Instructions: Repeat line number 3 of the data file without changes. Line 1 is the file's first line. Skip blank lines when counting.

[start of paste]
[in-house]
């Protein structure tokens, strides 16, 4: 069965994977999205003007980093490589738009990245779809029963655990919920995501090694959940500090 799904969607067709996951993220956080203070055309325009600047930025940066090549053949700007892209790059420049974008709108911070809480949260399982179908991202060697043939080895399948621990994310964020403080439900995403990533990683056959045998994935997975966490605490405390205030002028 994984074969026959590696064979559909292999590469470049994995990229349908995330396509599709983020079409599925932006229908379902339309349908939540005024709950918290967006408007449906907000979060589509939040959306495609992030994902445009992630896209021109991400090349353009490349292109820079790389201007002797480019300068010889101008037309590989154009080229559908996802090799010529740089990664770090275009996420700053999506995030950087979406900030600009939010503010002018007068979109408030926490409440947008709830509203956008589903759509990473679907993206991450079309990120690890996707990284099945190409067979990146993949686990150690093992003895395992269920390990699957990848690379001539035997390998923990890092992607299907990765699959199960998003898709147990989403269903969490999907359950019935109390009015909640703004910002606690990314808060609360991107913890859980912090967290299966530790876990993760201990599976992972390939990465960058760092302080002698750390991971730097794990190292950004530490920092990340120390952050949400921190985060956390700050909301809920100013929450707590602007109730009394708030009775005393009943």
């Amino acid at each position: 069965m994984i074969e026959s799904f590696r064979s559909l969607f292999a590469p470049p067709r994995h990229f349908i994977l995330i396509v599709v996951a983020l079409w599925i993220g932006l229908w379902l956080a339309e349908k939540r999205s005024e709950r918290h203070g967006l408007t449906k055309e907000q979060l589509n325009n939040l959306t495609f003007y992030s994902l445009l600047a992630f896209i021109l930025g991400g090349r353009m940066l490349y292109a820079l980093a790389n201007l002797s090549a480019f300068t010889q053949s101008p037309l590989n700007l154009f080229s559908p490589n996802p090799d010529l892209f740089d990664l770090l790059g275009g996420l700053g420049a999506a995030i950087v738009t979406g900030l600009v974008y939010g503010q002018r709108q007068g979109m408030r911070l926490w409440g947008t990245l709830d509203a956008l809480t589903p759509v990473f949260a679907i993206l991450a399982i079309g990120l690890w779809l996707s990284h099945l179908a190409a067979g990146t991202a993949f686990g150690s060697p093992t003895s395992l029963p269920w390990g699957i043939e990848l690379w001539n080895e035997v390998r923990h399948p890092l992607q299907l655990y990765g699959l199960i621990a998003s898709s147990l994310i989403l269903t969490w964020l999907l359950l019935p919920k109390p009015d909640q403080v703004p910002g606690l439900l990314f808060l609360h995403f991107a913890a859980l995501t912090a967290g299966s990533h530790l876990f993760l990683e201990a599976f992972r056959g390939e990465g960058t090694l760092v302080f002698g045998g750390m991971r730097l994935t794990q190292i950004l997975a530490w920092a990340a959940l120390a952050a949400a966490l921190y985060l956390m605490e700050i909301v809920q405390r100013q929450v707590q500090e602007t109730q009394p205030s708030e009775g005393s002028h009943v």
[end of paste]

């Amino acid at each position: 069965m994984i074969e026959s799904f590696r064979s559909l969607f292999a590469p470049p067709r994995h990229f349908i994977l995330i396509v599709v996951a983020l079409w599925i993220g932006l229908w379902l956080a339309e349908k939540r999205s005024e709950r918290h203070g967006l408007t449906k055309e907000q979060l589509n325009n939040l959306t495609f003007y992030s994902l445009l600047a992630f896209i021109l930025g991400g090349r353009m940066l490349y292109a820079l980093a790389n201007l002797s090549a480019f300068t010889q053949s101008p037309l590989n700007l154009f080229s559908p490589n996802p090799d010529l892209f740089d990664l770090l790059g275009g996420l700053g420049a999506a995030i950087v738009t979406g900030l600009v974008y939010g503010q002018r709108q007068g979109m408030r911070l926490w409440g947008t990245l709830d509203a956008l809480t589903p759509v990473f949260a679907i993206l991450a399982i079309g990120l690890w779809l996707s990284h099945l179908a190409a067979g990146t991202a993949f686990g150690s060697p093992t003895s395992l029963p269920w390990g699957i043939e990848l690379w001539n080895e035997v390998r923990h399948p890092l992607q299907l655990y990765g699959l199960i621990a998003s898709s147990l994310i989403l269903t969490w964020l999907l359950l019935p919920k109390p009015d909640q403080v703004p910002g606690l439900l990314f808060l609360h995403f991107a913890a859980l995501t912090a967290g299966s990533h530790l876990f993760l990683e201990a599976f992972r056959g390939e990465g960058t090694l760092v302080f002698g045998g750390m991971r730097l994935t794990q190292i950004l997975a530490w920092a990340a959940l120390a952050a949400a966490l921190y985060l956390m605490e700050i909301v809920q405390r100013q929450v707590q500090e602007t109730q009394p205030s708030e009775g005393s002028h009943v």